“Hi, my name is Jacob. I am 6 years old and am in kindergarten at Pleasant Gap Elementary School. My mommy was teaching me how important it is to give to others at Christmas. Though I may not have much to give, I wanted to share my talents with you. I hope you like the tree, decorations, and presents I drew in my picture. I hope the picture makes you smile and helps you have a special holiday.”
I guess I didn’t realize that my quick little write up could have really been all that great, but standing there, hearing it read back to us, it felt good. Then their reaction made it much more worthwhile.
“This is precious. I just got goose bumps.” “Yeah, I did too. Jacob, our patients are going to love this, you did a wonderful job.”
So I choked back a couple tears.
J seemed to feel good with the compliments of his work. I’m not sure he quite grasps what he did, but regardless, he did something wonderful. Though we won’t be able to see the patients reactions to his gifts, him touching the two employees at the front desk was enough to feel like we did something beyond ourselves. It was good. We did good.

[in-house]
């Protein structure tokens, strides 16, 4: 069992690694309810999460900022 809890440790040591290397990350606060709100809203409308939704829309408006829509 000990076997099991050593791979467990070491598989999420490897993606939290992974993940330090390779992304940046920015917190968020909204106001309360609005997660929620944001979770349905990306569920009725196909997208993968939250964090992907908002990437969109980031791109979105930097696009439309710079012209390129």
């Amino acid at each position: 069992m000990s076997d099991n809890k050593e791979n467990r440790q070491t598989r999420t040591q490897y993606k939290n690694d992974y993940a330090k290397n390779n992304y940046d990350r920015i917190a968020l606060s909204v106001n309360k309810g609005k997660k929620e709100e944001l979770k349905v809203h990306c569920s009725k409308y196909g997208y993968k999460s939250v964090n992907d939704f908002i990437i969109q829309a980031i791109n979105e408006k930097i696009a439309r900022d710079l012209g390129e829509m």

Next year I hope to take more time and come up with ways to give back more than what we did this year. But one of my goals was to start the tradition of giving to others around the holidays. Not focus so much on ourselves, or our petty little struggles but focus on serving other people. Isn’t that what Christmas is all about Charlie Brown?
Hoping everyone has a blessed and happy holiday.